Alfred North Whitehead’s process philosophy has a major influence in most of these essays. By adopting a process approach the text, as a whole, poses two different questions. First, how can the world’s religious traditions illuminate what universal conviviality might entail for our current global context? Second, how can process thought in particular help illuminate sources of conviviality within these traditions? While differing responses to this first question present promising new avenues for those interested in promoting a culture of religious pluralism, responses to the second introduce significant, as yet unaddressed, problems.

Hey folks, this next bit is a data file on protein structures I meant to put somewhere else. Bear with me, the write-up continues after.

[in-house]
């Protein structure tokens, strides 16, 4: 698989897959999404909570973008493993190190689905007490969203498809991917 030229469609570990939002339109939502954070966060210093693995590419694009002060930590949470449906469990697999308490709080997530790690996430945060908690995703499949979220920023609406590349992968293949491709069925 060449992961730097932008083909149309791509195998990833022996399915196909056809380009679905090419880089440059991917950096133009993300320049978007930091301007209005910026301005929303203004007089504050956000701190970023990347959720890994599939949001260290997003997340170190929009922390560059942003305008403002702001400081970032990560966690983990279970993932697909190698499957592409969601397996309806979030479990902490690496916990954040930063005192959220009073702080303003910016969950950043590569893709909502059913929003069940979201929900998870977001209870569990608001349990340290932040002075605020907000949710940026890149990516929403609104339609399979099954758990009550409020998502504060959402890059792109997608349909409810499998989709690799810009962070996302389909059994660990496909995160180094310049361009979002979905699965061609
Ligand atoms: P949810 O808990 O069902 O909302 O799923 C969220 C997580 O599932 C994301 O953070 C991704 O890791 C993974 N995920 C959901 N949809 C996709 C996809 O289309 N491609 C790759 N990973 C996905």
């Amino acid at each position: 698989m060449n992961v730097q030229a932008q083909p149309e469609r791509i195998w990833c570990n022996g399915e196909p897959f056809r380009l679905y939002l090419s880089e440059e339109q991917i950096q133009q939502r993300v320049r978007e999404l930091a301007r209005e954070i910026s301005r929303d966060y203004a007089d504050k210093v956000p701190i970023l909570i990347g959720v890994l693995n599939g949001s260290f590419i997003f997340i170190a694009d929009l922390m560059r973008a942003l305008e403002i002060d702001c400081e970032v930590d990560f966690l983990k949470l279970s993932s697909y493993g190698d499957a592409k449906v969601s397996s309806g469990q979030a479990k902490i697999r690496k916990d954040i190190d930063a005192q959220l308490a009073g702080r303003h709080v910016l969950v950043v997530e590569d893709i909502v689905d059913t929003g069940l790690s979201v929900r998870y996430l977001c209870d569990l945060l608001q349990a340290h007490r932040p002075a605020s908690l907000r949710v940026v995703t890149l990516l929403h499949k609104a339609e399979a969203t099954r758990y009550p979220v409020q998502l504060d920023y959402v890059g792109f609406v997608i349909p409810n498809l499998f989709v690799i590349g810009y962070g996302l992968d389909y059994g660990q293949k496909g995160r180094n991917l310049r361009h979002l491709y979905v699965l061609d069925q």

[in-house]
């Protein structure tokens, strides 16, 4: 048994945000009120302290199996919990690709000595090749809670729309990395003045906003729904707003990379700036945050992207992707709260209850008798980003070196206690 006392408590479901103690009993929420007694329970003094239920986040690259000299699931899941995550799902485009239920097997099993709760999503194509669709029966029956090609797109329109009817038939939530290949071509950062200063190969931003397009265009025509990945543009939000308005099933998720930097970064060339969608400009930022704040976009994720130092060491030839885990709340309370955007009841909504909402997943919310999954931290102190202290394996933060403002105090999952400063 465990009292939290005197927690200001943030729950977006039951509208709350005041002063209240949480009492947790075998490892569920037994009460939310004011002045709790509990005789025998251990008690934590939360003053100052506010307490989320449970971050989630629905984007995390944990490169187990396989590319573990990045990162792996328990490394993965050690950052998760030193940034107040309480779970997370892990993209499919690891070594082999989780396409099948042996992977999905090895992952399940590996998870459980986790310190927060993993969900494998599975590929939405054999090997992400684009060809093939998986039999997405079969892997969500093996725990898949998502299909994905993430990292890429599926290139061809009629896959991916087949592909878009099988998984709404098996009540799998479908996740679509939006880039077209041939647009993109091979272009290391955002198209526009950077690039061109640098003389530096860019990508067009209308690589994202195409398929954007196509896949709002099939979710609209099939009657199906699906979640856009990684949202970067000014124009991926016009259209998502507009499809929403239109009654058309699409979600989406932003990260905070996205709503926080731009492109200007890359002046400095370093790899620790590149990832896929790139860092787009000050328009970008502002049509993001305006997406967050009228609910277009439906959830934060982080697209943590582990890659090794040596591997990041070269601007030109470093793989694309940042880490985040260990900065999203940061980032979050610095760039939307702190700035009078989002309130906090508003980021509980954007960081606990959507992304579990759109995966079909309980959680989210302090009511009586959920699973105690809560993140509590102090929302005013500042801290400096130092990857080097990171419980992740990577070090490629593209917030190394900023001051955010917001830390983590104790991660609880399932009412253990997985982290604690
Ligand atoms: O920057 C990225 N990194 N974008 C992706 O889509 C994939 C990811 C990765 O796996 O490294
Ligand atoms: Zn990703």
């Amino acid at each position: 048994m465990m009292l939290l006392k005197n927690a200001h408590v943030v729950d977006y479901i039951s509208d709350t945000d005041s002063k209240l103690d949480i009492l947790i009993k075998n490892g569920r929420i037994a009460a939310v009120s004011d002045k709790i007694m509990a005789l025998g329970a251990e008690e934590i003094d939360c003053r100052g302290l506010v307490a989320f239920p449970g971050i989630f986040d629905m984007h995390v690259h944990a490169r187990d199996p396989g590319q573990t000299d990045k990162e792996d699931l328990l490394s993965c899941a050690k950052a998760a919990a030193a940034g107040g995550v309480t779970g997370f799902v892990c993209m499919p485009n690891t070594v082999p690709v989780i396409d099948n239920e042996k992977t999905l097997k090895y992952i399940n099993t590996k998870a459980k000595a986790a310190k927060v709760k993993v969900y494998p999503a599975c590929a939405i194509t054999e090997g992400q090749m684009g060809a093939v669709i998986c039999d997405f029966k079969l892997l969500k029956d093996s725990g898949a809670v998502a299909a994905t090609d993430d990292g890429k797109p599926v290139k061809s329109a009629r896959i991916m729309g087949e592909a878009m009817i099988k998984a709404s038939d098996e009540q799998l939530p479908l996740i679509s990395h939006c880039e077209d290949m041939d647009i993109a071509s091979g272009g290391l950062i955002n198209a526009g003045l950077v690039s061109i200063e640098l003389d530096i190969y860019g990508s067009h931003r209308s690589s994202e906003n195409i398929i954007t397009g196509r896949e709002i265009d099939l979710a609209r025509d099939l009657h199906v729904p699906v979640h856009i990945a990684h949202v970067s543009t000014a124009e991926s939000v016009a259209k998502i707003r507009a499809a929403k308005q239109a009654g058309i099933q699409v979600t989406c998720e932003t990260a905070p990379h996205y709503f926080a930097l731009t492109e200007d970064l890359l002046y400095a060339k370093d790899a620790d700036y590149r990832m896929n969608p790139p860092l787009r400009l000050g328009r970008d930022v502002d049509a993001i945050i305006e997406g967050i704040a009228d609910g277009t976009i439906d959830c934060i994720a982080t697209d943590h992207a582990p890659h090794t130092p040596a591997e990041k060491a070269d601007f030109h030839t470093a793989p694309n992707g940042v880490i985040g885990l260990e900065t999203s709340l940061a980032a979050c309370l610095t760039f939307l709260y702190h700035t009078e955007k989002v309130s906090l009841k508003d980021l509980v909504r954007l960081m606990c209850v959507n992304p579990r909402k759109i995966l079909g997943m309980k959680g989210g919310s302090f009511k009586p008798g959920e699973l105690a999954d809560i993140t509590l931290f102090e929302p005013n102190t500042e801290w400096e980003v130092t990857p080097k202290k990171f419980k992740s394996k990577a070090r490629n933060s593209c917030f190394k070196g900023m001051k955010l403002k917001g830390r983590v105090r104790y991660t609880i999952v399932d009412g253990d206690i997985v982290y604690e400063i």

The text is organized into three sections. In the first, conviviality is identified as a central principle within the Jewish, Muslim, Bahai’i, Wiccan, and Daoist traditions. The second section explores how the goal of conviviality functions as a fresh lens for interpreting familiar political challenges. Helene Slessarev-Jamir prescribes a new form of religious “inclusivism,” while Daniel Dombrowski suggests turning to process philosopher Charles Hartshorne’s understanding of conviviality as a way to mend tensions internal to political liberalism. C. Robert Mesle and Keller underscore how multireligious conviviality can ameliorate social pathologies such as unrestrained desire, or a recently reanimated “crusader complex” exhibited by Western biases against Islam. The final section examines the common dangers threatening all life on the planet. Faber utilizes Whitehead as a resource for explaining how “the future of civilization” itself depends upon religions fostering the “unity of civilization” (178). Jacob Erickson eschews themes of unity and harmony in favor of the “messiness” of an existence intertwined with the fragile and dangerous conditions of nature. Tokiyuki Nobuhara and Brianne Donaldson explain how conviviality entails a deep connection with our natural surroundings expressed within representations of the divine or the experience of religious naturalism. Lastly, Steve Odin describes how conviviality exemplifies the cognitive practice of mutual “perspective-taking” required for achieving the Buddhist and Confucian ideals of harmony.